BaaS: Something About Blockchain… Or Some Pro Shops?
Saas, PaaS, DBaaS, NaaS… When they’ll run out of consonants… Actually, “Housing as a Service” kind of already had the audacity.
Anyway, let’s take a look at Blockchain as a Service, or BaaS. Just a suggestion, if you meet folks who are in the Backend as a Service business, just let them believe that BaaS is theirs. They can be quite intolerant at times. But among us, BaaS is and shall remain Blockchain as a Service.
The idea behind writing this blog is to check the pros and cons of using a BaaS instead of implementing one’s own Blockchain network. This is a pertinent topic, given the fact that building a Blockchain network infrastructure requires significant dedicated skills which are difficult to find as well as important financial resources. So, there are businesses out there who’d rather develop their Blockchain-based application and then rely on a Blockchain as a Service provider like Amazon Web Services, IBM, Microsoft, and Oracle, among others. But does the latter take away the intrinsic benefits that a Blockchain network offers? We shall see…
Convenience: BaaS platforms provide developers of Blockchain-based applications with a managed Blockchain service. What does it mean? Basically, the developer does not have to worry about whatever is required to maintain and operate the Blockchain network on top of which the decentralized application runs. Moreover, such platforms often times offer multiple options or tools the developer can use to customize the service he or she intends to provide to his or her users. Furthermore, on the developer’s side, there is no worries to have about having to set up and operating the Blockchain. That’s the platform provider’s responsibility. Thus, the developer can concentrate on the conception and distribution of the decentralized application and its interaction with the Blockchain. Thanks to a BaaS, a business also has the possibility to run its own Blockchain network and still have the network’s nodes hosted by AWS, Microsoft Azure, IBM Hyperledger, OVH, among other services. In other words, those providers do not operate the Blockchain per say. They provide the hardware.
Financially Sound: To build a Blockchain network is not for everybody. It indeed necessitates a large capital investment up front. Thanks to a BaaS, a developer or a business solely pays à la carte, or for what they need. About data storage, just like with cloud service providers, BaaS providers charge their clients as they go. And they can increase their usage any time it is required. Even the largest corporations choose to pay a service provider instead of engaging in massive infrastructure expenses. Take Netflix that uses Amazon Web Services for hosting its infrastructure. This strategic choice allows the content streaming company to focus on its content and not the technology used to store it.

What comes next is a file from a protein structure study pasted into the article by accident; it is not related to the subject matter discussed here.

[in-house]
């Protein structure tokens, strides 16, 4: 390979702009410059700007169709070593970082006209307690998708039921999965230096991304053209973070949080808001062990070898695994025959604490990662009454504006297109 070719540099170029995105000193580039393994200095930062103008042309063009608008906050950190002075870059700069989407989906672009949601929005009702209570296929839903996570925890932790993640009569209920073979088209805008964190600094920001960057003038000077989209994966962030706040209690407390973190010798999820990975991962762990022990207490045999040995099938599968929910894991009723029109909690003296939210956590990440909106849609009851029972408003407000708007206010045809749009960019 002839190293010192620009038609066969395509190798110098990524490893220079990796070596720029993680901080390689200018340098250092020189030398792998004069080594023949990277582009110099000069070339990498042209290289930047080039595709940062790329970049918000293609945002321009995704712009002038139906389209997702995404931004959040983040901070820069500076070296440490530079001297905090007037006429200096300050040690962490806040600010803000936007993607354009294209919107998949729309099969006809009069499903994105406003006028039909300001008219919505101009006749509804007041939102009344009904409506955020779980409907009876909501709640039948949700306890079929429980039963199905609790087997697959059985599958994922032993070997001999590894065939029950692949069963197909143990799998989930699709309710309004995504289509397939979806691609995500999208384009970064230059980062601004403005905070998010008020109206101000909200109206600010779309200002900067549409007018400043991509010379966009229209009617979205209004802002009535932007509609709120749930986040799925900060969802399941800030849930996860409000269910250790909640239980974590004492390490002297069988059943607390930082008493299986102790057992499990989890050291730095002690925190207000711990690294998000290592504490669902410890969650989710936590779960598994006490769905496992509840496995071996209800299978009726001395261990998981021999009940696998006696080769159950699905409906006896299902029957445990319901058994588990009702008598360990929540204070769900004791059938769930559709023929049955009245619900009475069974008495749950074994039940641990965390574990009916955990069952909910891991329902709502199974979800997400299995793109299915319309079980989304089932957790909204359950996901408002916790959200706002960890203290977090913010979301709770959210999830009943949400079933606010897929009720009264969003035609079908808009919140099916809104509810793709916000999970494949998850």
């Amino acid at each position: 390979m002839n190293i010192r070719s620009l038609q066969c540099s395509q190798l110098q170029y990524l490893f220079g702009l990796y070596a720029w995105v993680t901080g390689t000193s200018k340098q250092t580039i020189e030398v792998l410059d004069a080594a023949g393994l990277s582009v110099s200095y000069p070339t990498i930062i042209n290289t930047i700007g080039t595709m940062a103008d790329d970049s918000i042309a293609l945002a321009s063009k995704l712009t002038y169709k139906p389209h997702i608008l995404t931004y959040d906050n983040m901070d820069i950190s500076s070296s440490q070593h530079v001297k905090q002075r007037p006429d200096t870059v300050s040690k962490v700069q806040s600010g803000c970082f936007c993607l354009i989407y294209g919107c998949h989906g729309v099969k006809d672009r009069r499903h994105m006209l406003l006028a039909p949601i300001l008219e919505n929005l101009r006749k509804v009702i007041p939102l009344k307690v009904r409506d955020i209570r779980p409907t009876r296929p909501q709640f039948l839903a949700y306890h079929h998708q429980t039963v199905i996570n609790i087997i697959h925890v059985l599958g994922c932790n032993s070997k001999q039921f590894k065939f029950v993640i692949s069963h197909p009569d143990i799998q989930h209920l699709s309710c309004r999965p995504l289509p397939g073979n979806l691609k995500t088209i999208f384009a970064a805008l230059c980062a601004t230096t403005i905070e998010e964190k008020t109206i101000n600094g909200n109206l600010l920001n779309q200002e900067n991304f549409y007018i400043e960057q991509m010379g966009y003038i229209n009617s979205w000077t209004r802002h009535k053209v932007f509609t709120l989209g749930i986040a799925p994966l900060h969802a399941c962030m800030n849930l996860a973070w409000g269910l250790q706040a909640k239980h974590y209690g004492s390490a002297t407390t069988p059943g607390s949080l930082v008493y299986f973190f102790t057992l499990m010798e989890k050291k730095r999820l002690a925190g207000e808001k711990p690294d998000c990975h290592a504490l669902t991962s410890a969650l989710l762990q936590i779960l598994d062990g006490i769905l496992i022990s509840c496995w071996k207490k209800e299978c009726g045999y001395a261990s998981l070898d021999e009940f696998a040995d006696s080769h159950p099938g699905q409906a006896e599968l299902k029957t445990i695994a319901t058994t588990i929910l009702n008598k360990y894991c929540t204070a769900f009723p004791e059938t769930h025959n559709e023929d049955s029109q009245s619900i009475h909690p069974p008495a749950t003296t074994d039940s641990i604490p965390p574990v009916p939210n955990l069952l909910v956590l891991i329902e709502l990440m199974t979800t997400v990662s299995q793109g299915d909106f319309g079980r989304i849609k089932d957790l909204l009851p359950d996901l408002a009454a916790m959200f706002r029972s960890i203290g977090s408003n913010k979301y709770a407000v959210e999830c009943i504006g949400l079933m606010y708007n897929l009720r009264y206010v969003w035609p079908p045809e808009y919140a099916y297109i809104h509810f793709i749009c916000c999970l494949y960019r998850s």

Flexibility: To avoid worrying about not being sufficiently acquainted to Blockchain as a technology is a definite plus for businesses that want to focus on testing proofs of concept, while saving significant amount of money. BaaS providers have already made the significant investment in building a Blockchain system, so developers do not have to. Therefore, the developer can simply purchase the service, which is managed by the provider, and focus on building the application. If the development of the decentralized application becomes a total fiasco, the financial risk is minimized.
BaaS: The One Major Disadvantage
Centralized (After All…): A BaaS defeats the true intrinsic purpose of what a Blockchain network is supposed to embody: a decentralized system. What does it mean? A Blockchain is decentralized, since each node that composes the network is managed by a distinct authority. Another feature Blockchain offers is a consensus algorithm that needs to be solved, so all stakeholders agree on what transaction can be added to a block. In the configuration a BaaS network offers, it’s the software provider who hosts all the nodes and therefore indirectly controls the consensus mechanism. Said differently, in a BaaS system you as a client have to entirely trust the provider, since that’s the provider who manages all the nodes and performs the consensus for you. The fact that one entity controls all the nodes takes away the sense of trust Blockchain technology brings: Each stakeholder has authority over his own node, as soon as a data or the elements of a transaction have been validated and written in the Blockchain (inside a block in each node), the same information is available to all stakeholders, which in the end creates trust among participants (businesses). Implicitly, a BaaS enforces the fact that data and transactions on that Blockchain cannot be trusted.
Consensus: BaaS or Bust?
BaaS looks like Blockchain, it has a mining consensus mechanism like Blockchain, but it is not Blockchain… That’s why it’s much cheaper than implementing the real thing.
A BaaS solution is an inexpensive way to test out a Blockchain solution, if you do not have the resources to build one on your own. The idea is that if a BaaS ends up working for you, then it might be a good idea to invest in a real Blockchain network, where each stakeholder has control over his own nodes and where the method of consensus is agreed among participants instead of being imposed by an external system.